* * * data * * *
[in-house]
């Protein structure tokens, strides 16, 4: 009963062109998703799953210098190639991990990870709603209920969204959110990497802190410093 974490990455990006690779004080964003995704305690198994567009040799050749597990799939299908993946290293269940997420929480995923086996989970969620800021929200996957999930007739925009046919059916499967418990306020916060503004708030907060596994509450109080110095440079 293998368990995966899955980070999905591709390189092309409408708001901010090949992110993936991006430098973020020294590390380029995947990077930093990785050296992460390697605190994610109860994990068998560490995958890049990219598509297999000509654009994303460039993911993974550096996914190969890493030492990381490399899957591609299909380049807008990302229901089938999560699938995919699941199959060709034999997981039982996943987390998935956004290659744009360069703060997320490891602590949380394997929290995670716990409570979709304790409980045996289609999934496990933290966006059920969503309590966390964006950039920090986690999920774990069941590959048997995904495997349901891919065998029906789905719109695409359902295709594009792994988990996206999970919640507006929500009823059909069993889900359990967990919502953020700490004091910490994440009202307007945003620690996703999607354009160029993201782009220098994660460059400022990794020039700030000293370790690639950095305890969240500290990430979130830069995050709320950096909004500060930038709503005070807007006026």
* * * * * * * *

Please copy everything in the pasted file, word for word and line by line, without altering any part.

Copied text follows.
[in-house]
């Protein structure tokens, strides 16, 4: 009963062109998703799953210098190639991990990870709603209920969204959110990497802190410093 974490990455990006690779004080964003995704305690198994567009040799050749597990799939299908993946290293269940997420929480995923086996989970969620800021929200996957999930007739925009046919059916499967418990306020916060503004708030907060596994509450109080110095440079 293998368990995966899955980070999905591709390189092309409408708001901010090949992110993936991006430098973020020294590390380029995947990077930093990785050296992460390697605190994610109860994990068998560490995958890049990219598509297999000509654009994303460039993911993974550096996914190969890493030492990381490399899957591609299909380049807008990302229901089938999560699938995919699941199959060709034999997981039982996943987390998935956004290659744009360069703060997320490891602590949380394997929290995670716990409570979709304790409980045996289609999934496990933290966006059920969503309590966390964006950039920090986690999920774990069941590959048997995904495997349901891919065998029906789905719109695409359902295709594009792994988990996206999970919640507006929500009823059909069993889900359990967990919502953020700490004091910490994440009202307007945003620690996703999607354009160029993201782009220098994660460059400022990794020039700030000293370790690639950095305890969240500290990430979130830069995050709320950096909004500060930038709503005070807007006026």